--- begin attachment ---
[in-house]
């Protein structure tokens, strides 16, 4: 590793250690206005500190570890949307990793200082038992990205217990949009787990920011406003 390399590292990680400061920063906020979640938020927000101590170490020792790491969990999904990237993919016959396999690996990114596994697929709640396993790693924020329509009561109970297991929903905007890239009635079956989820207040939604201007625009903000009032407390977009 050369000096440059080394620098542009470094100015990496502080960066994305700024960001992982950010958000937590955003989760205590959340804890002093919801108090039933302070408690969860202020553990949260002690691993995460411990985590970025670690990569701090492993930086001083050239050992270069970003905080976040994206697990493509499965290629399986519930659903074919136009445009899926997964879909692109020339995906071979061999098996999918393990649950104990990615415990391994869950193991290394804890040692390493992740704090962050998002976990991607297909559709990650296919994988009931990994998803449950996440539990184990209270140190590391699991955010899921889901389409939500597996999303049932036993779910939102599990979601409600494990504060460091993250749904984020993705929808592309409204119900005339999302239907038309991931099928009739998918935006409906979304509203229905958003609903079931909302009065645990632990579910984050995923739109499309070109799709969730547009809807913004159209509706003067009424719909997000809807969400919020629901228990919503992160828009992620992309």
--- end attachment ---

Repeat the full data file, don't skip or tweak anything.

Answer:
[in-house]
């Protein structure tokens, strides 16, 4: 590793250690206005500190570890949307990793200082038992990205217990949009787990920011406003 390399590292990680400061920063906020979640938020927000101590170490020792790491969990999904990237993919016959396999690996990114596994697929709640396993790693924020329509009561109970297991929903905007890239009635079956989820207040939604201007625009903000009032407390977009 050369000096440059080394620098542009470094100015990496502080960066994305700024960001992982950010958000937590955003989760205590959340804890002093919801108090039933302070408690969860202020553990949260002690691993995460411990985590970025670690990569701090492993930086001083050239050992270069970003905080976040994206697990493509499965290629399986519930659903074919136009445009899926997964879909692109020339995906071979061999098996999918393990649950104990990615415990391994869950193991290394804890040692390493992740704090962050998002976990991607297909559709990650296919994988009931990994998803449950996440539990184990209270140190590391699991955010899921889901389409939500597996999303049932036993779910939102599990979601409600494990504060460091993250749904984020993705929808592309409204119900005339999302239907038309991931099928009739998918935006409906979304509203229905958003609903079931909302009065645990632990579910984050995923739109499309070109799709969730547009809807913004159209509706003067009424719909997000809807969400919020629901228990919503992160828009992620992309």